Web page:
The My York Central vision and eight big ideas were developed through public engagement in March – August 2018 resulting in around three and a half thousand Post-It notes collected and scanned, uploaded to Flickr and tagged to create a searchable database of public input. This open and inclusive process continued with public workshops to develop and refine the final My York Central Vision document, the Key Principles which underpinned it and the My York Central Big Ideas.

Fascinating questions arise from the intersection of the big ideas:
• How can we create an intergenerational circular economy?
• How can people downsize and use capital to invest in stuff which enriches neighbourhood and their lives?
• How can we make use of York’s inequality for good; How can we help York’s hidden creative industries flourish?
• How might the mixed-use neighbourhood of the future be more like the past than the present?

Group discussion
What would a mixed-use neighbourhood mean to me? Post-Its collected and clustered to identify key issues for the discussion in the final part of the workshop.

Looking for inspiration
There were two presentations to generate questions.

  • TOWN – Neil Murphy on the making of, and ten key lessons from, Marmalade Lane. A partnership between a creative developer and a co-housing group making a humane, much-loved neighbourhood.
  • Citu – Chris Thompson presentated on the Leeds Climate Innovation District. Innovative construction which provides training and employment, and co-ownership of public realm and energy networks.

Questions and answers, and further notes on Post-Its were added for discussion in the final session of the workshop.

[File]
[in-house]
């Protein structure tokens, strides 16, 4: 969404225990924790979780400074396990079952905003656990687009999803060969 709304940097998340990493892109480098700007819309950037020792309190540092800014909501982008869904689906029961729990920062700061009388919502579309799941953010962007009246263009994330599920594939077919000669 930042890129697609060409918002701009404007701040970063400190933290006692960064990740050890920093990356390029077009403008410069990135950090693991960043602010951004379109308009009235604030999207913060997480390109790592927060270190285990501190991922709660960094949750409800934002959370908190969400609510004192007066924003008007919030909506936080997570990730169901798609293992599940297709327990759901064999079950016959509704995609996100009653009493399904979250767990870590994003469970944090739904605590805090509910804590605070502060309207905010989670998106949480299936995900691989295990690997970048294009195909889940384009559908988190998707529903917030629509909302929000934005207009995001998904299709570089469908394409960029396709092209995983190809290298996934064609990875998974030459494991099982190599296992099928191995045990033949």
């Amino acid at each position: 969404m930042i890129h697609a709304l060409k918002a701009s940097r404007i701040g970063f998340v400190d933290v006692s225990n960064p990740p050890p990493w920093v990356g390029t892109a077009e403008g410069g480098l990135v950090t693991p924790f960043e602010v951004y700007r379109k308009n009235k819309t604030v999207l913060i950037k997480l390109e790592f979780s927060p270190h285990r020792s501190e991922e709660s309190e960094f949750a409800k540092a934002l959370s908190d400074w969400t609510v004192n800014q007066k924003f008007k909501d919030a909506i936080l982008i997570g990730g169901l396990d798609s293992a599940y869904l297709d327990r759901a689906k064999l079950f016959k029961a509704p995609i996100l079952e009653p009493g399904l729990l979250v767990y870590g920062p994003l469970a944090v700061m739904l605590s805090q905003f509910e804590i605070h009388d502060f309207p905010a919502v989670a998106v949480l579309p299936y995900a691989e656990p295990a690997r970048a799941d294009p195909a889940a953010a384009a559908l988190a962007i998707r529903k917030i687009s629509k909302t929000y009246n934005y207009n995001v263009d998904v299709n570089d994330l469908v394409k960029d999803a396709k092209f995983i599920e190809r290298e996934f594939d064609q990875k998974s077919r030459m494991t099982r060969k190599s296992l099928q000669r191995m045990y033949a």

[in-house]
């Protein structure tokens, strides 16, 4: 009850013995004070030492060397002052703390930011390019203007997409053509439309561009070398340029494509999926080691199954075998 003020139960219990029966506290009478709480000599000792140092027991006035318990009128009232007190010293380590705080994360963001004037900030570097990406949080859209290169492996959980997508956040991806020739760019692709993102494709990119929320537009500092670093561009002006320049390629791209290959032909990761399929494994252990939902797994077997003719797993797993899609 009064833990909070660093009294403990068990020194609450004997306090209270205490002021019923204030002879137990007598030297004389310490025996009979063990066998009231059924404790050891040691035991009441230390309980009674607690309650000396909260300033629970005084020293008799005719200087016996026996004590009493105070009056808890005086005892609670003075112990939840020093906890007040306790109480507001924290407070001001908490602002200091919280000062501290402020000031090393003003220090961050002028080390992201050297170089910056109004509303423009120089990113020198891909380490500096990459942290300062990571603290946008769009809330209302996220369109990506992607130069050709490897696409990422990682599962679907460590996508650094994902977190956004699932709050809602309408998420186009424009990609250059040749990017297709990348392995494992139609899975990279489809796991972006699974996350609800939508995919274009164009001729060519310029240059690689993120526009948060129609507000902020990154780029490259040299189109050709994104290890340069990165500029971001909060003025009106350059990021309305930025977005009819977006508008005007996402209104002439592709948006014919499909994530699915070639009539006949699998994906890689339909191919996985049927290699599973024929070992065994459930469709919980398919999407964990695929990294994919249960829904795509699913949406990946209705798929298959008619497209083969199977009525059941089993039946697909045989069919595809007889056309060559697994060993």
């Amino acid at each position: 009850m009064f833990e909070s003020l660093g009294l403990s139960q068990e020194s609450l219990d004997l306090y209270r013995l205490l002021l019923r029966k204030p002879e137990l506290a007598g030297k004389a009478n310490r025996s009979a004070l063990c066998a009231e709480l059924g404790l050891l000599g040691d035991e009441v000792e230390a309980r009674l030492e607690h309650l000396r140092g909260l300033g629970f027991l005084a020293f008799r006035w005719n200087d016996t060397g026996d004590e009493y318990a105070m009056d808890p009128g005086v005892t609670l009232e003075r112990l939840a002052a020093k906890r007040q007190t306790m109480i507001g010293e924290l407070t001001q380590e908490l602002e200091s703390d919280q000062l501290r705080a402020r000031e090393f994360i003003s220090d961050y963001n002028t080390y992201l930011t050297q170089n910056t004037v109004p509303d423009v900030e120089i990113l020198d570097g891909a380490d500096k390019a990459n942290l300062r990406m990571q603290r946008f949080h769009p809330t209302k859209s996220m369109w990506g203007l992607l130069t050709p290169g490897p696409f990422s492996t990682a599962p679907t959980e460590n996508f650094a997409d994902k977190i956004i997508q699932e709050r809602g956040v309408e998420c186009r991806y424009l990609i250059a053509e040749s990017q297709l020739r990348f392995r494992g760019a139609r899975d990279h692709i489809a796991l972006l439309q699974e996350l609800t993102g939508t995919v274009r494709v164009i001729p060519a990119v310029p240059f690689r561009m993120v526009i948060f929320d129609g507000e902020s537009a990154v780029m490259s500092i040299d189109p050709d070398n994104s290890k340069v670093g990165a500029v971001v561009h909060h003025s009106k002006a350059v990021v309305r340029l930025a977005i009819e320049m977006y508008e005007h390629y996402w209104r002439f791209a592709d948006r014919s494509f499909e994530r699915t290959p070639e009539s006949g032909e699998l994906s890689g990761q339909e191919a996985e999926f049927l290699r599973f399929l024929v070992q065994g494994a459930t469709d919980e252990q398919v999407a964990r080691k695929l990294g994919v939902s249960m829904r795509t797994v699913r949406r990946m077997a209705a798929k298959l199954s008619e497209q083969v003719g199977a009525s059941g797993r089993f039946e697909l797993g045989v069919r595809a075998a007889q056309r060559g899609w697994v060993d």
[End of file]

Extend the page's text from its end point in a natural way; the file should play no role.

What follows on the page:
York Central Partnership and Homes England
We then heard from York Central Partnership and Homes England.

  • Ian Gray (YCP project director) – Outline consent gets the project where it needs to be at this stage, and allows engagement by developers and finance partners. But it’s a starting point. Community engagement can shape it from here.
  • Helen Fielding (HE Leeds office) – Homes England have funding through Community Housing fund and other routes and are keen to support community-led initiatives as part of delivering the homes which the country needs.

Group workshops
The workshop then split into three discussions to explore different possibilities and approaches.

  • Tim Moon – collective custom build – What does custom build / self build really mean – how dirty do people get their hands? How do we do custom build at scale and where are there examples? How do we reconcile different expectations into a streetscape which works?
  • Imelda Havers – Yorspace and People-Powered Housing – what is Yorspace about and how is it going about building forever affordable housing? What legal bodies are needed and what are their different purposes? How will Lowfield Green happen and how might Yorspace be involved in housing on York Central?
  • Irena Bauman – Built InCommon and very local design & construction – how did we give up the process of actually building homes and let it become remote from us? How can innovative use of technology re-connect people with the homes built for them? How might flying factories create local training and local businesses?

Group Discussion
Clustered Post-Its were set out on tables and everyone invited to join one table and take the issue forward. Aim was to ask:-
• What questions does this issue raise?
• Who do we need in the room in order to get answers and move forward?
• What are the immediate next steps we can take?

Identity
Identity is established at the beginning and confirmed at the completion of a project? Or does it form over the lifetime of a project as the community forms?
Identity can be based on history and heritage – which is more likely to be industrial or social than residential – but should also look forwards.
Identity should be organic and broad, not contrived.
Identity should speak to the broader community.

Sharing
What does sharing actually mean – what are the shared places? They can vary from mainly private space which is occasionally shared, to the completely shared such as a common house or pub.
York Arts Centre (on Micklegate, now a bar) was a good example of shared space, available for all sorts of uses and appreciated by the community.
Communities tend to form around income groups – shared spaces are important as they allow these groups to mix.